Earlier this month Rep. Burchett was one of 26 House Republicans on the Oversight Committee who refused to sign a simple two-sentence statement denouncing white supremacy.

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Trump Trying to ‘Pollute the Jury Pool’ With ‘Gibberish and Obstruction’: Analysis

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Donald Trump has been hurling ominous warnings and racist insults against Manhattan District Attorney Alvin Bragg ahead of a possible indictment, and legal experts fear those threats could provoke violence in the same way his rhetoric fueled the Jan. 6 insurrection.

The former president has attacked state and federal prosecutors “thugs,” claimed two Black district attorneys are “racist” and used anti-Semitic tropes to suggests he’s the victim of a “globalist” conspiracy and cast doubt on the legitimacy of the prosecutors who are investigating him, reported The Guardian.

“Trump cannot stop the judicial process, although he can try to slow it,” said Stephen Gillers, a New York University law professor. “But he can undermine its credibility through his charges and by mobilizing his supporters. I see what he’s doing now as aimed at them, just as he tried to discredit the election returns in their eyes and anger them with baseless charges over the ‘steal.'”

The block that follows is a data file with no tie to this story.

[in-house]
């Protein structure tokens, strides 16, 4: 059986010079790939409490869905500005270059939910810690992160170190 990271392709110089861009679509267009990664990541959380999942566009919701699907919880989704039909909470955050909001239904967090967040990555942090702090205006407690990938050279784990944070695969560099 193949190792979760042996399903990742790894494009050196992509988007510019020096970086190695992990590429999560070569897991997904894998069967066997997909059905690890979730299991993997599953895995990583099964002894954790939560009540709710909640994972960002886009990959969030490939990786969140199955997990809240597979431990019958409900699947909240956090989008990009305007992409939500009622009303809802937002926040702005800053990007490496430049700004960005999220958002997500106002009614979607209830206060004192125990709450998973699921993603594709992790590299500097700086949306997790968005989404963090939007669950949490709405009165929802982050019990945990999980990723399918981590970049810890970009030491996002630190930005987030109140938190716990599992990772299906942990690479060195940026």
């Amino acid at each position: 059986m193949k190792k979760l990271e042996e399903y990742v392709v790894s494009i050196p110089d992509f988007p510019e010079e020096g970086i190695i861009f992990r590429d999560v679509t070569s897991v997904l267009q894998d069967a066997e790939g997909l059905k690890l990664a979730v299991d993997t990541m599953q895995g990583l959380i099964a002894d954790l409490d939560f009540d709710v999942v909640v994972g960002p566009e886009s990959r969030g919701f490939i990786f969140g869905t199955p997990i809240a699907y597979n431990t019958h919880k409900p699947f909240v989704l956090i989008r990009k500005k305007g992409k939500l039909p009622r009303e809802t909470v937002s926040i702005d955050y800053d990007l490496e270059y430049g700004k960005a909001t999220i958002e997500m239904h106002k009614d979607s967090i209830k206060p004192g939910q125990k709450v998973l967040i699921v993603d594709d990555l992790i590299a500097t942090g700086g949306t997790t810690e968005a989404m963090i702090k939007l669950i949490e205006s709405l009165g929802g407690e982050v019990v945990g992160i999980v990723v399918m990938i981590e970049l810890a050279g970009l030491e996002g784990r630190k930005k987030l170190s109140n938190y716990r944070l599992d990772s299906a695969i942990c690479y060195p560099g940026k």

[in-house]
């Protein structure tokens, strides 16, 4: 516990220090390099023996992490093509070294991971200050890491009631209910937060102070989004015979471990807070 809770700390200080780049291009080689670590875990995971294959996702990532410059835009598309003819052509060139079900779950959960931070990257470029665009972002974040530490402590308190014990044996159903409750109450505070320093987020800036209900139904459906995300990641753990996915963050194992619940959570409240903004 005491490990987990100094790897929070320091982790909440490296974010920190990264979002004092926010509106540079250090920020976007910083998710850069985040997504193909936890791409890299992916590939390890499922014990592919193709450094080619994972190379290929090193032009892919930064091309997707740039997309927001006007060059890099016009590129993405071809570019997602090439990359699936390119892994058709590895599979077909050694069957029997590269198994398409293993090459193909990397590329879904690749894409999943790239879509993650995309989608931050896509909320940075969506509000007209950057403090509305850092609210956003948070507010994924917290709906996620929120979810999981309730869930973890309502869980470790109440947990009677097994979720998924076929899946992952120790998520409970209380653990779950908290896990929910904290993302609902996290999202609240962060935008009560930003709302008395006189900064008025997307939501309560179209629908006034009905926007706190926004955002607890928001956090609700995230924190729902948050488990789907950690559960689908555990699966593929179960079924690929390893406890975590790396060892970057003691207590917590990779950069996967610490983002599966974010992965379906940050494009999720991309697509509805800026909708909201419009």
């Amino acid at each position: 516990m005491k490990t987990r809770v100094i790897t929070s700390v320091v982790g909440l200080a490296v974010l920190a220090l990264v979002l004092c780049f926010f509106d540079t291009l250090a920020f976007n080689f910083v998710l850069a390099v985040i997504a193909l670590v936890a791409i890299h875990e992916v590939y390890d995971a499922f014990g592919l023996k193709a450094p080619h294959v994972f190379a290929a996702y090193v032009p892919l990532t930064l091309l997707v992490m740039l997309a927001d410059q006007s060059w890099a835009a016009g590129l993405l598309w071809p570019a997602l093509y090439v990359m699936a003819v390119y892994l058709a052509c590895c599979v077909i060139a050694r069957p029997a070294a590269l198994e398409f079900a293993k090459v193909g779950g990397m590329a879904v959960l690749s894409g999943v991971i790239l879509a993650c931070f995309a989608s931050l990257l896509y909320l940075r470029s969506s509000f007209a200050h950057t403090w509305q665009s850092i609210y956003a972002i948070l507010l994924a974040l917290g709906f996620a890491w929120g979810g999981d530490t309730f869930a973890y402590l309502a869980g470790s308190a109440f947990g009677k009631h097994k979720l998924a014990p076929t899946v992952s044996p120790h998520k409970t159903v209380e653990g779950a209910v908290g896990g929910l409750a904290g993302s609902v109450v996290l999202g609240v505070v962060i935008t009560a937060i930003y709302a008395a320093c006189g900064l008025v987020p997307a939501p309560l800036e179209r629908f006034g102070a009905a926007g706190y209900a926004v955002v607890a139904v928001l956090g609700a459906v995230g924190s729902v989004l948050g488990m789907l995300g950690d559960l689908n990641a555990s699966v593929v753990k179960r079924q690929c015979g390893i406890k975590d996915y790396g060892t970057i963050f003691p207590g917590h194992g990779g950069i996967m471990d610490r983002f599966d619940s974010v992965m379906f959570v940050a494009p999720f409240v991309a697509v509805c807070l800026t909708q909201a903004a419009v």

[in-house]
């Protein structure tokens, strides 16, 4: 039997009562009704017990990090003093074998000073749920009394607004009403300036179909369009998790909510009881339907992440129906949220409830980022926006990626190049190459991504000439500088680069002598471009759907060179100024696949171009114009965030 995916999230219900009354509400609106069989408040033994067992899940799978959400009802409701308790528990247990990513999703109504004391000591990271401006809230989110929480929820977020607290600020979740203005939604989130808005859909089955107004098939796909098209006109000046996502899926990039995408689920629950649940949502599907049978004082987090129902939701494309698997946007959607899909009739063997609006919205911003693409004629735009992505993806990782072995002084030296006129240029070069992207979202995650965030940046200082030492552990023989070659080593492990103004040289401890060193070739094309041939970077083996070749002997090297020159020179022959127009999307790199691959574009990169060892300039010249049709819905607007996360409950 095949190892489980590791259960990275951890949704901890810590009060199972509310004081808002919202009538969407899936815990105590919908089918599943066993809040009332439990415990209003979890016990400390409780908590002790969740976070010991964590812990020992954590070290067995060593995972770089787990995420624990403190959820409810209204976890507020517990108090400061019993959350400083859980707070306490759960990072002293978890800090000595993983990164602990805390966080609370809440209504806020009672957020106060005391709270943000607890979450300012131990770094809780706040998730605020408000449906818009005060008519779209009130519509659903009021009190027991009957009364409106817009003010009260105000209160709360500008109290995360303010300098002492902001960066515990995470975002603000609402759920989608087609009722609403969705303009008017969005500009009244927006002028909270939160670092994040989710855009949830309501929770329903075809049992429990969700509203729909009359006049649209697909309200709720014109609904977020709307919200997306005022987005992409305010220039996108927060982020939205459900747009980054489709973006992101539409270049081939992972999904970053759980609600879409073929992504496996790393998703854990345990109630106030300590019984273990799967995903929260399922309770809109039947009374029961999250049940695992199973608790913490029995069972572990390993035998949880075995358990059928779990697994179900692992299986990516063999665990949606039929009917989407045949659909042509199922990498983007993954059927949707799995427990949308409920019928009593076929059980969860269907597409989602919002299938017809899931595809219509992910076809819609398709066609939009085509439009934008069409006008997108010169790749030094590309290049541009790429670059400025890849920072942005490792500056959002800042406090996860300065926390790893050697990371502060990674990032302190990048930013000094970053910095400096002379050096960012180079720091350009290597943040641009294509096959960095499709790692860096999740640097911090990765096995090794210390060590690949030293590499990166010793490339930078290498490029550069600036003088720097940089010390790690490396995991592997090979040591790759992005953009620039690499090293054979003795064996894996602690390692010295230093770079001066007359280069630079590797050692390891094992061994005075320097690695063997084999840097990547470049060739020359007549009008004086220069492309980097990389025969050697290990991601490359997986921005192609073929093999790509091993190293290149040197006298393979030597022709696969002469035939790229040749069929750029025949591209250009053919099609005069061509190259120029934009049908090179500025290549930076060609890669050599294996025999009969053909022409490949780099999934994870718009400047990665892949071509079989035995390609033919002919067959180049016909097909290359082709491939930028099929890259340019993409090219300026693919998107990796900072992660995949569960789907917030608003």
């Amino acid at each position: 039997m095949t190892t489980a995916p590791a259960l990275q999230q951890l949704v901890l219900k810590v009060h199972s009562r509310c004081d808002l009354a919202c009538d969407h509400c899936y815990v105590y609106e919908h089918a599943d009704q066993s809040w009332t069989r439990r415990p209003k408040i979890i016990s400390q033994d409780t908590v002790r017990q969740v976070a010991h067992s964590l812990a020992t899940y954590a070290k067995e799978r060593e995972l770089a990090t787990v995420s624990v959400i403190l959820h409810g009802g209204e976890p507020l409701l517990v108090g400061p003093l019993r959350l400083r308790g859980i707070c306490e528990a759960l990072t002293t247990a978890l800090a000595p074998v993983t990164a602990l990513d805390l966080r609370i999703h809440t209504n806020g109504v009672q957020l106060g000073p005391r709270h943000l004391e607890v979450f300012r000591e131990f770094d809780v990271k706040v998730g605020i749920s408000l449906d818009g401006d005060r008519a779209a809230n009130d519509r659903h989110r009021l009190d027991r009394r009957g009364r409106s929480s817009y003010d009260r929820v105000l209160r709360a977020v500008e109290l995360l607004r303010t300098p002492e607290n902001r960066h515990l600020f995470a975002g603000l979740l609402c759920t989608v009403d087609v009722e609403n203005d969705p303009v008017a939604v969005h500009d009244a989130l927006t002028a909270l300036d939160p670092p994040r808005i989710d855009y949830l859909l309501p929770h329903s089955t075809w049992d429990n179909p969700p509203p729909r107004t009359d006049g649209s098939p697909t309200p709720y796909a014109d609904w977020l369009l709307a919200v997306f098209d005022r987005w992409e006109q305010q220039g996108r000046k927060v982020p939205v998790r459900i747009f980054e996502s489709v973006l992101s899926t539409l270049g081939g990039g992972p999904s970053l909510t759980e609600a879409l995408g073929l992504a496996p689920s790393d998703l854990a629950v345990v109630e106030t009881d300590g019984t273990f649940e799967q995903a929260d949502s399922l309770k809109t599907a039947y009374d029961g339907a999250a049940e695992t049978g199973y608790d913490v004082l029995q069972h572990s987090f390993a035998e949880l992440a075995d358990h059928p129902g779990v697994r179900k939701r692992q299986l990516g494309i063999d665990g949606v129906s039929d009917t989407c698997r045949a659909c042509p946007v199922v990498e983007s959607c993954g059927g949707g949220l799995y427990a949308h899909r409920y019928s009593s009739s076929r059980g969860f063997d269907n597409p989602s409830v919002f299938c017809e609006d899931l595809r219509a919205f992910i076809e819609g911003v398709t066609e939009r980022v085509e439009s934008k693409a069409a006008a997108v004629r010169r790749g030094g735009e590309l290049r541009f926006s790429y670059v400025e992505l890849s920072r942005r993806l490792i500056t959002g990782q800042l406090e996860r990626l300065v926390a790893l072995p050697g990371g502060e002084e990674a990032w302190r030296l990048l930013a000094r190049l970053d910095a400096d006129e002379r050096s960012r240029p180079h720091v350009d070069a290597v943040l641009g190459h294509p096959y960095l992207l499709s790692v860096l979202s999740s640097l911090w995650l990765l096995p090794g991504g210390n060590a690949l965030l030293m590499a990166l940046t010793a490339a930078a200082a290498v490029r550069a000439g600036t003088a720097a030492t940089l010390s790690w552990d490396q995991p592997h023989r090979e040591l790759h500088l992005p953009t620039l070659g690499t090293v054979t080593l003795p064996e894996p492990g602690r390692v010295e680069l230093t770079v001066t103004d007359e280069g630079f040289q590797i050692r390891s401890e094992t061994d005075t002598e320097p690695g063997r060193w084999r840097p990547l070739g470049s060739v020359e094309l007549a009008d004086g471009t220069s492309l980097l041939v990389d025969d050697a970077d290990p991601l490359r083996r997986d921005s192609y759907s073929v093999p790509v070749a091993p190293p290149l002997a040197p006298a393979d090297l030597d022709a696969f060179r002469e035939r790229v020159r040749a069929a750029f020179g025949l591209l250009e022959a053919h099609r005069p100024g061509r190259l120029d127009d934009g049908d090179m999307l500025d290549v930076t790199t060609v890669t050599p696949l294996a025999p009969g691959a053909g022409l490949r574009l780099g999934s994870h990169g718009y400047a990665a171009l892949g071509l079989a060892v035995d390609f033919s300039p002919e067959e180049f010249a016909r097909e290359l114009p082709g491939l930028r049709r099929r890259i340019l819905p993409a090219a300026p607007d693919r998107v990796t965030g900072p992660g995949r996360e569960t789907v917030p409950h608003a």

Trump’s legal defenses have recently weakened after federal courts required some of his top aides, including former White House chief of staff Mark Meadows, to testify in the Jan. 6 grand jury investigation, and compelled the testimony of his current lawyer Evan Corcoran in the classified documents case, and prosecutions in Manhattan and Georgia also appear to be nearing conclusion.